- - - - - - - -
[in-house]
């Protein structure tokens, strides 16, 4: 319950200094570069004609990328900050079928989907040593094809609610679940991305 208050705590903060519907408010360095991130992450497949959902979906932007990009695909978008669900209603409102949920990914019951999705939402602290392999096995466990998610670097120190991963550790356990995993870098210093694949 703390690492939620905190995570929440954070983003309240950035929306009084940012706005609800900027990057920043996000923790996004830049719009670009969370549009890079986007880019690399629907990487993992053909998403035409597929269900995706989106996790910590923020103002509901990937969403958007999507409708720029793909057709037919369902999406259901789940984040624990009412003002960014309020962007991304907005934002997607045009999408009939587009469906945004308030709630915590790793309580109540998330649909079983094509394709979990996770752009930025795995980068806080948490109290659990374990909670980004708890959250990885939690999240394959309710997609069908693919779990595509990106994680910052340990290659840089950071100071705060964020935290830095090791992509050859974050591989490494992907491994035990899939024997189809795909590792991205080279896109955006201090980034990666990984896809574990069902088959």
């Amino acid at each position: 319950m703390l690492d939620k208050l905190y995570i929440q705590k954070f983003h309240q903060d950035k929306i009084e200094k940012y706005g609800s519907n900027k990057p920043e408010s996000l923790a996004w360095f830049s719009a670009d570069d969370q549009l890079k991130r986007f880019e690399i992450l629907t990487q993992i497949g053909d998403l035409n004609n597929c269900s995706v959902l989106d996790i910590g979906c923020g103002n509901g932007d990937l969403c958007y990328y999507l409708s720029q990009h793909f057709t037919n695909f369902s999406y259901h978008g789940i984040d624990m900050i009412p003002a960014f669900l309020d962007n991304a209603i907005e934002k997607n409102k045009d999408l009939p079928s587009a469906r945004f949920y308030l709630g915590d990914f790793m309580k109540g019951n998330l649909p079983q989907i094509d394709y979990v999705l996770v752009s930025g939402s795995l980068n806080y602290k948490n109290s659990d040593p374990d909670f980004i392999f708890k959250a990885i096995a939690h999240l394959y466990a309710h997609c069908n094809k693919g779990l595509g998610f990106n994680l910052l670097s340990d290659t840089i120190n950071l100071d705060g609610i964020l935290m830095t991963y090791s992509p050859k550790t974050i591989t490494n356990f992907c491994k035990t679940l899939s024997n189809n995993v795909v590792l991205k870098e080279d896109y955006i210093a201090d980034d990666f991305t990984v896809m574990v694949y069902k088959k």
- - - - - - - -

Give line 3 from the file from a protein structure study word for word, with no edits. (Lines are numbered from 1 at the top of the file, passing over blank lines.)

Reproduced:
């Amino acid at each position: 319950m703390l690492d939620k208050l905190y995570i929440q705590k954070f983003h309240q903060d950035k929306i009084e200094k940012y706005g609800s519907n900027k990057p920043e408010s996000l923790a996004w360095f830049s719009a670009d570069d969370q549009l890079k991130r986007f880019e690399i992450l629907t990487q993992i497949g053909d998403l035409n004609n597929c269900s995706v959902l989106d996790i910590g979906c923020g103002n509901g932007d990937l969403c958007y990328y999507l409708s720029q990009h793909f057709t037919n695909f369902s999406y259901h978008g789940i984040d624990m900050i009412p003002a960014f669900l309020d962007n991304a209603i907005e934002k997607n409102k045009d999408l009939p079928s587009a469906r945004f949920y308030l709630g915590d990914f790793m309580k109540g019951n998330l649909p079983q989907i094509d394709y979990v999705l996770v752009s930025g939402s795995l980068n806080y602290k948490n109290s659990d040593p374990d909670f980004i392999f708890k959250a990885i096995a939690h999240l394959y466990a309710h997609c069908n094809k693919g779990l595509g998610f990106n994680l910052l670097s340990d290659t840089i120190n950071l100071d705060g609610i964020l935290m830095t991963y090791s992509p050859k550790t974050i591989t490494n356990f992907c491994k035990t679940l899939s024997n189809n995993v795909v590792l991205k870098e080279d896109y955006i210093a201090d980034d990666f991305t990984v896809m574990v694949y069902k088959k």